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COLA: A recipe for improving your pension

Cost-of-living adjustments can help preserve your buying power throughout your retirement.

Just as you may receive a pay raise while working that helps offset increases in the cost of living, your future pension payments may increase from a cost-of-living adjustment, which we refer to by its acronym, COLA. These adjustments, when provided, help your pension keep pace with increases in the cost of living.

This isn’t a guaranteed benefit, so you may not receive COLA each year, and the amount may change from year to year. However, once you receive an adjustment, it will be added to each component of your pension for as long as you are to receive them. For the basic pension, it's for the life of the pension. Future COLAs will then be added to the new value of your basic pension.

Each year, BC's Municipal Pension Board of Trustees (board) carefully reviews several factors to decide whether to grant COLA and, if so, its value.

To understand how the COLA concept works, it helps to understand how your pension is funded.

Basic Account = Basic pension

Member and employer contributions and investment returns fund the basic account. You will receive your basic pension every month until you die. Depending on the pension option you choose, your named beneficiary may receive a pension benefit after your death.

The basic account is fully funded and your basic pension is secure and guaranteed for life. The board knows this because it hires an independent actuary to conduct a valuation every three years to see if this account is fully funded. If an actuarial valuation indicates there is a funding shortfall, the board must raise contribution rates for both members and employers to ensure the account remains fully funded.

Inflation Adjustment Account = The source of COLA

Separate from and unlike the basic account, the inflation adjustment account is not fully funded. However, like the basic account, member and employer contributions and investment returns also fund this account. While your basic pension is based on a formula, COLAs are non-guaranteed benefits, based on the funds available in the inflation adjustment account. If the board grants COLA in a particular year, funds from the inflation adjustment account are transferred to the basic account so that they can be applied to your basic pension, and bridge benefit and temporary annuity, if applicable.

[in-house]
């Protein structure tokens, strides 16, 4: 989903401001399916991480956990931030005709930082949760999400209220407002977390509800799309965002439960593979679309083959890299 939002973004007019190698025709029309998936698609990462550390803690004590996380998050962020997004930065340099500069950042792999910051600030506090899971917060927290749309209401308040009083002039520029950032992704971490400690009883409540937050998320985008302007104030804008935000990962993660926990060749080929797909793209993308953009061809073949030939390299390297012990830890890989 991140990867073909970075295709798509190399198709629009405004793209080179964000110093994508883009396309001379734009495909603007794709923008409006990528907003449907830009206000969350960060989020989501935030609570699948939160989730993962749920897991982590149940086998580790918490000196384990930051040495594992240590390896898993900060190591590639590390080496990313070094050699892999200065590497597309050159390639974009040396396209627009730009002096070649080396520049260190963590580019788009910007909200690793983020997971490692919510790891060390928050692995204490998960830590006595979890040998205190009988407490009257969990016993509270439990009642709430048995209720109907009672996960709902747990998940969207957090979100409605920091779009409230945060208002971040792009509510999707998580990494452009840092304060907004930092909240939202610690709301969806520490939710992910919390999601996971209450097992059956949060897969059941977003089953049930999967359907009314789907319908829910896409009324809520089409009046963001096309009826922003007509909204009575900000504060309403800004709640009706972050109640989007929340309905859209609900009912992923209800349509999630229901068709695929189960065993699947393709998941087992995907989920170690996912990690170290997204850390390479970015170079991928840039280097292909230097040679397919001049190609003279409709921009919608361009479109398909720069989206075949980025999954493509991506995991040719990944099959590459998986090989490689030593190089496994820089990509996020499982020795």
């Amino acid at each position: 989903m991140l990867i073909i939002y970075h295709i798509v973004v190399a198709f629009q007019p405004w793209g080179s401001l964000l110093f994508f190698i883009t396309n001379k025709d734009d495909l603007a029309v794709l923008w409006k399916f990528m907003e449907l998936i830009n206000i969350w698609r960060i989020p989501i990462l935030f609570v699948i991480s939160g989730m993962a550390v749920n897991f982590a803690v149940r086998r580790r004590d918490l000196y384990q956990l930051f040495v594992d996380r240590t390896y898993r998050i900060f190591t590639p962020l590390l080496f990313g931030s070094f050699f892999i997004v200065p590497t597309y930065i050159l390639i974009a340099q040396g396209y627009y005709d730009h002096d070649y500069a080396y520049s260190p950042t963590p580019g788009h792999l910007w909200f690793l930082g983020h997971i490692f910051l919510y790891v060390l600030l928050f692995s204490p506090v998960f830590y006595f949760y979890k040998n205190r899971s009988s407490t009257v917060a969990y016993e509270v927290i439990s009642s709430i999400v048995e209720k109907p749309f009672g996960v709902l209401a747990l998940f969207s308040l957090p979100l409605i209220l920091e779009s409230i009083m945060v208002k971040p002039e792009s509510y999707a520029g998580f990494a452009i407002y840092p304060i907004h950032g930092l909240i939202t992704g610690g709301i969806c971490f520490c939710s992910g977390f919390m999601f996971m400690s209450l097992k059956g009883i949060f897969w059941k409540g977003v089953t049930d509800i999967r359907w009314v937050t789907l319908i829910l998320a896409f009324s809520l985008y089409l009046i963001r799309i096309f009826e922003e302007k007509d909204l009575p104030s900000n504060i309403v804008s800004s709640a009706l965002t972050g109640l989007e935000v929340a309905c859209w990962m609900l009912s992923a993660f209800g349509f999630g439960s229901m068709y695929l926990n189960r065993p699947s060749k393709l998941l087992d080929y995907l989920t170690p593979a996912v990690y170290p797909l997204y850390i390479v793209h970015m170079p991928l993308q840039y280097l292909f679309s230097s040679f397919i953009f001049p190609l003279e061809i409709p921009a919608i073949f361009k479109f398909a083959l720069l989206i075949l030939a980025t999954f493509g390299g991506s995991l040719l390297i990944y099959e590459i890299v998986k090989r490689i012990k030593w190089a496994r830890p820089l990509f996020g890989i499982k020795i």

Calculating the COLA

You may have noticed some pension plans have COLA amounts that are different from yours. That’s because BC public sector pension plans have different ways of calculating the COLA. In general, different calculation methods generate different annual COLA amounts. The good news is that no method produces results that are consistently higher or lower than the others over multiple years.

Calculation methods

The COLA is calculated using monthly rates from the Canadian consumer price index (CPI). Your plan uses the difference between September CPIs. With this method, the COLA is based on the percentage change between the current year’s September CPI and the previous September’s CPI.

Other BC public sector pension plans may use the annual percentage change in the average CPI. With this method, the COLA is based on the annual percentage change in the 12-month average CPI from one year to the next. Each year, that average, from November to October, is compared to the average for the 12-month period that came before it. The difference between the two 12-month periods becomes the COLA.


In some years, one method generates a higher COLA; in some years, the other method generates a higher amount.

COLA methodologies comparison (%)

COLA methods chart - Municipal Pension Plan vs other BC public sector pension plans
Because of COLA/inflation adjustment caps, some plans did not grant the full COLA/inflation adjustment amounts determined by their plan's methodology in certain years.

Sustainable COLA keeps it sweet

A cap on the amount of COLA provided has helped to maintain the long-term sustainability of funds in the inflation adjustment account so they are not used up faster than they can be replaced. That’s why the plan rules and funding policy specify that:

  • The cost of providing COLA cannot exceed the funds in the inflation adjustment account
  • The amount of COLA cannot be higher than the increase in the Canadian consumer price index (CPI)
  • The maximum COLA amount that can be granted cannot be greater than the COLA cap

There will be no cap for 2023 through 2025. The valuation report showed that the plan can maintain full inflation adjustments over this period. The board anticipates being able to grant COLAs in line with the annual changes in the CPI. For example, the COLA granted January 1, may be the increase in CPI from the previous September to September.

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Every three years, the plan’s independent actuary (a specialist in financial modelling, the laws of probability and risk management), will assess the cap for the next three years and recommend the board adjust it if needed.

Although there is no cap on COLA during this time, trustees still have the discretion to provide a COLA that is less than the increase in the CPI from September to September.

"A COLA helps your pension keep pace with increases in the cost of living."